There was also an acknowledgement around the table that adults are struggling to keep up with all the forms of social media and communication that are used by kids. …

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Florida testing validity study results due this morning

After a short delay, Florida's long awaited testing validity study results are due out Tuesday morning.

The Florida Department of Education has scheduled a media conference call to discuss the outcome at 9:30 a.m.

The review, conducted by Alpine Testing Solutions and edCount LLC, came as a legislative mandate after students across the state experienced problems with logging in and completing their work several times in the testing window. The companies were hired for nearly $600,000 to look at six key aspects of the Florida Standards Assessments, including the alignment of questions to standards and, perhaps most relevant, the reliability of the administration.

State officials withheld test results during the study, and the outcome could mean that those scores are never released or used for consequences such as school grades, teacher evaluations and student retention.

Groups calling for testing reforms have expressed hope that the report will come with advice on how to use the results now and in the future. …

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Florida education news: Testing, dual enrollment, Confederate flags and more

TESTING: The Florida Board of Education chairwoman says Seminole County's proposal to use national instead of state tests won't work, the Orlando Sentinel reports. Meanwhile, Lake school district officials say they like the idea, the Sentinel reports. * State lawmakers repeat calls for damages and more if Florida's tests are deemed invalid, Politico Florida reports.

COLLEGE CREDITS: Dual enrollment booms in Miami-Dade schoools, NBC Miami reports.

FLAG FUSS: Controversy grows at a Lee high school where some students fly the Confederate flag on their vehicles, NBC 2 reports.

LAWSUITS: A Manatee parent and student sue the school district over alleged playground bullying, the Bradenton Herald reports.

MORE SERVICES: Brevard plans to transform one of its elementary schools into a "community school," Florida Today reports.

DRESS CODE: A Palm Beach mom's complaint launched the school district's consideration of clothing rules for school volunteers, the Palm Beach Post reports.

BUSING: Palm Beach school bus troubles continue for a second week, the Palm Beach Post reports. …

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Pasco charter school gets warning from district over calendars, contract

Classical Preparatory Academy, the charter school founded by powerful state Rep. Richard Corcoran's wife, Anne, has run afoul of the Pasco County school district with its plans to cancel three class days to hold parent-teacher conferences.

The idea, written into the school's 2015-16 calendar and distributed to parents, violates Classical Prep's contract with the School Board, district officials told Anne Corcoran in a letter sent late Friday.

The contract states that the charter school will have a calendar "consistent with" the district's. The traditional schools do not have those days off for conferences.

Corcoran told the Gradebook her school has long enough class days that it can meet state requirements for academic hours provided, even with the students off for those meetings. Lawmakers recently changed the law to allow for such an accounting of academic time.

But the statute doesn't do away with the contractual requirements, which refers to days, assistant superintendent Vanessa Hilton said. The contract says: …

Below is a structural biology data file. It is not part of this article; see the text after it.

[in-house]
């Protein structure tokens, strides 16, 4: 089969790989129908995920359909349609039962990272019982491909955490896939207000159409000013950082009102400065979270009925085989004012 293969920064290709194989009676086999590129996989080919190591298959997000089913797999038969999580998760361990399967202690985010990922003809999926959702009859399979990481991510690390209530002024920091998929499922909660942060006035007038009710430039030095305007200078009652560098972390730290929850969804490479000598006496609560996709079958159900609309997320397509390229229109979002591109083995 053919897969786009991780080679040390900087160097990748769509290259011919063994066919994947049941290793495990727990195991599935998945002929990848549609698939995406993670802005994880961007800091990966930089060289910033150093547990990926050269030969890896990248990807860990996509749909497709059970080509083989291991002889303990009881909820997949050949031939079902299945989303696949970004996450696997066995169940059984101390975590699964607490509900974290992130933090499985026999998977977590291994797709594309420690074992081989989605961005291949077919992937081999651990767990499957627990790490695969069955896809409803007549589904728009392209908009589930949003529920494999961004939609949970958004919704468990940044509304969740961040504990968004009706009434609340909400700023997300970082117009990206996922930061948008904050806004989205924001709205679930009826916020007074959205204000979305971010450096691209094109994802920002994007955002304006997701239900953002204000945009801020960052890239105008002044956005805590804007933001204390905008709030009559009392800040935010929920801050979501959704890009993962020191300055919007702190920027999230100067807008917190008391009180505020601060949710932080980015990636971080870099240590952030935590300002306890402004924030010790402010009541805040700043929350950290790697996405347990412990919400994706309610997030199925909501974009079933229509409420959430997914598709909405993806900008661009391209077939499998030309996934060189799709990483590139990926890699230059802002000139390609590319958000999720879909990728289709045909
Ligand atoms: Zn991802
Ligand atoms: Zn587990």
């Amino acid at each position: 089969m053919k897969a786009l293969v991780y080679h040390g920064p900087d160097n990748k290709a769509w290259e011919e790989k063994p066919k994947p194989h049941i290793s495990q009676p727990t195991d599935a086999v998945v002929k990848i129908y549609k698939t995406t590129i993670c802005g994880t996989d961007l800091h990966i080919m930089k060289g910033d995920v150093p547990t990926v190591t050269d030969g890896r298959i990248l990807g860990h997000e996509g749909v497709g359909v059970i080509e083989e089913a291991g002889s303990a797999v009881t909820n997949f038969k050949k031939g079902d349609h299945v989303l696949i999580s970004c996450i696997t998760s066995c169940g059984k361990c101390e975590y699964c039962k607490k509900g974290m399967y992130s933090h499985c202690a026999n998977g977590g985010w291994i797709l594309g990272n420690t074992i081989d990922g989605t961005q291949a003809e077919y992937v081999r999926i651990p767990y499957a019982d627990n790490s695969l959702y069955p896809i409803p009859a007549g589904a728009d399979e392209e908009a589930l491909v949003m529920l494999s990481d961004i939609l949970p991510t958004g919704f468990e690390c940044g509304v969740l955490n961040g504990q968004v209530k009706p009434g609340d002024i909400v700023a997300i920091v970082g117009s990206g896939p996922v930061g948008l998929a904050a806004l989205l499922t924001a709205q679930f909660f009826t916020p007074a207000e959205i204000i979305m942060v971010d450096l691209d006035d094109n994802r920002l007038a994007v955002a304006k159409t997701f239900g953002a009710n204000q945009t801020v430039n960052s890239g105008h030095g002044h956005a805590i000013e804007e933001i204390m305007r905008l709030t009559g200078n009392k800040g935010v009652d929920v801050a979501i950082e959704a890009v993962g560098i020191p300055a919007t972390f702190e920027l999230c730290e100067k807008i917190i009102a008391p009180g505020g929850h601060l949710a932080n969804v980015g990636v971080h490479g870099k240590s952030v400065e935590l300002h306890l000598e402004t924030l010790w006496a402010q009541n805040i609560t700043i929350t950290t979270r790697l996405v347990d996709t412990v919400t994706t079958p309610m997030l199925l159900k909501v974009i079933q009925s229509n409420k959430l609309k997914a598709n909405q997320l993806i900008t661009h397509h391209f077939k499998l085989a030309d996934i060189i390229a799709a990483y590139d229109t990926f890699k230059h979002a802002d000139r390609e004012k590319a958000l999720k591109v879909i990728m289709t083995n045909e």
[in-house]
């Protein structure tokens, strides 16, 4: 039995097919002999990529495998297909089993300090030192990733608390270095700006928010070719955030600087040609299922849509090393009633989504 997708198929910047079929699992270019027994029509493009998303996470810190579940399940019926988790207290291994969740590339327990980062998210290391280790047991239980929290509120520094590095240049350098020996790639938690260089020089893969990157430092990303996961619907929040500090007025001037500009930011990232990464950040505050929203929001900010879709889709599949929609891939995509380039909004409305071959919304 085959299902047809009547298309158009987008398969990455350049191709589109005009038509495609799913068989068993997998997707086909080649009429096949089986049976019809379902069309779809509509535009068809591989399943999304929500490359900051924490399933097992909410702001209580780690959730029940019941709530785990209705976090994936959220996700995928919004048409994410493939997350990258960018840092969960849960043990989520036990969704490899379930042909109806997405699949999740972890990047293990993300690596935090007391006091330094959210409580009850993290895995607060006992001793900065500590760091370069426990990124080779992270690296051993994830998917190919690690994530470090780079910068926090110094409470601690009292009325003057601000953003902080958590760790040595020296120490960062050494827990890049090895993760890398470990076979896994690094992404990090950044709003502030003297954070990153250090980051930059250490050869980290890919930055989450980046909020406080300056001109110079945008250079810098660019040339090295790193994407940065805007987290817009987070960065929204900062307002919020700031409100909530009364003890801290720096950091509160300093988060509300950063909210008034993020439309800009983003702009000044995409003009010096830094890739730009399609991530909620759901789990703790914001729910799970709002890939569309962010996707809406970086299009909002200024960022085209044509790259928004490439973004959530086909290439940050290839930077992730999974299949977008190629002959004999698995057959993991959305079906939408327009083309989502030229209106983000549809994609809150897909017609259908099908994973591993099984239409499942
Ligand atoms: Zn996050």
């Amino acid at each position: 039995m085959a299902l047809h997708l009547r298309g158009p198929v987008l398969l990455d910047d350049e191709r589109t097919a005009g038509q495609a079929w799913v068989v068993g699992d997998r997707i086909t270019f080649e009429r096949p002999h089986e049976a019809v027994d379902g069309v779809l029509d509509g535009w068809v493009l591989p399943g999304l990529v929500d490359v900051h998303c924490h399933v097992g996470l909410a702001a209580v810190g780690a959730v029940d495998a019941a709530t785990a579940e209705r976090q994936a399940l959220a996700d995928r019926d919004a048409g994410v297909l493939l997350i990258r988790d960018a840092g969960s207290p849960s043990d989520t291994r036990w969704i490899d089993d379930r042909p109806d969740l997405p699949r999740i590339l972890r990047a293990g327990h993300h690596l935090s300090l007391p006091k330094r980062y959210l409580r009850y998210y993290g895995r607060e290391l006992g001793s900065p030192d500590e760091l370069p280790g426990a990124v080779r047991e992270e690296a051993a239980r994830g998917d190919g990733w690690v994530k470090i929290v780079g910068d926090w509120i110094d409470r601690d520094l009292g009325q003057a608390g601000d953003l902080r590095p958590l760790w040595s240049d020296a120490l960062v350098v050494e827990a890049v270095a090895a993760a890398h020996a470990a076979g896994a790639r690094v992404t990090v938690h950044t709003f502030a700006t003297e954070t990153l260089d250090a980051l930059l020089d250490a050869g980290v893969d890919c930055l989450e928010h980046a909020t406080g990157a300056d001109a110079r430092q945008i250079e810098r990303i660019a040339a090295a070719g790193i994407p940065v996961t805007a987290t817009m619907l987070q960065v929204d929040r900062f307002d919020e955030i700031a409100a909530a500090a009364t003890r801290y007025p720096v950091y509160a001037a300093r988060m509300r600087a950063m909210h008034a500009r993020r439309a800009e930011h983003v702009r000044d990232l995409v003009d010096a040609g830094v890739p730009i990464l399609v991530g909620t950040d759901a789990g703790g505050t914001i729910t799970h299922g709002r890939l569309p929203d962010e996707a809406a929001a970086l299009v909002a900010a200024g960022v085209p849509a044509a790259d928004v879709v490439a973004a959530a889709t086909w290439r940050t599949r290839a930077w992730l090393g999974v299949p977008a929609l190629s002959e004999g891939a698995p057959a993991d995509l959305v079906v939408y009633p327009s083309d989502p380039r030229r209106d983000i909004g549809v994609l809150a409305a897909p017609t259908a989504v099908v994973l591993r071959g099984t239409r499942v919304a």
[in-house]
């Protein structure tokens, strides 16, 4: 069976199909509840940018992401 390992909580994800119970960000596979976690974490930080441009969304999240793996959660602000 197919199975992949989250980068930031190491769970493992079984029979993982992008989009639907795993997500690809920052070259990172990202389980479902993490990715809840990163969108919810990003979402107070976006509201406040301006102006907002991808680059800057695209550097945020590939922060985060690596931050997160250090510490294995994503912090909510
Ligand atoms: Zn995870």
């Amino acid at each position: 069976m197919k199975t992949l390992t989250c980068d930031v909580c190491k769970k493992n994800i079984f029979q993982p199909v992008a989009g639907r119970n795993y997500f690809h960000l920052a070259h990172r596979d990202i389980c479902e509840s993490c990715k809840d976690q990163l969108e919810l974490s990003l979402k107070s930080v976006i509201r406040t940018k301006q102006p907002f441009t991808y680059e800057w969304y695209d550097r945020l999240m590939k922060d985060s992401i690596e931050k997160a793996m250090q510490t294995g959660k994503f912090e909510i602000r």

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Pasco schools put off in effort to secure graduation site

2014 Wiregrass Ranch High graduation at the Sun Dome

Times file photo

2014 Wiregrass Ranch High graduation at the Sun Dome

Since at least 2006, most Pasco County high schools have used the USF Sun Dome for their graduation ceremonies. So district purchasing director Nicole Westmoreland didn't expect any problems securing the location for four days of commencements this coming June.

When Westmoreland delivered a signed contract and deposit last week, though, she got a big surprise: Hillsborough County schools, which haven't used the Dome in four or five years, had right of first refusal.

Hillsborough district officials have told parents and others they didn't plan to complete their graduation plans until late September or early October, though -- a time frame that Pasco leaders have deemed unacceptable. With Pasco's contract offer in hand, Westmoreland said, USF Sun Dome managers have indicated that Hillsborough will have to accelerate its decision making.

Hillsborough was given 72 "business hours," or nine business days, to respond to Pasco's "challenge." That sets the outcome for Sept. 8.

Tanya Arja, a spokeswoman for Hillsborough schools, said the district did not ask the Sun Dome to hold any dates. She said the Dome gave the district a graduation proposal, but the district did not request it.  …

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Teachers note improvement at Pasco's Zephyrhills High School

When Zephyrhills High School had problems, teachers there were among the first to let superintendent Kurt Browning know it.

Now that things have calmed down, with a new principal at the helm, the school's teacher union building representative figured Browning should hear that, too. So on the first day of classes, just after students headed home, Cat Burgess fired off a note to the superintendent.

She thanked him for listening and responding to the faculty's concerns.

"Today went off without much drama from the students concerning the ‘new' (old) rules being enforced. And the atmosphere of the school, staff and students, was fresh and energetic," Burgess wrote. "I know we made a lot of noise last year but the changes are for the better. Thank you again for all your support."

With any luck, that's the end of the story.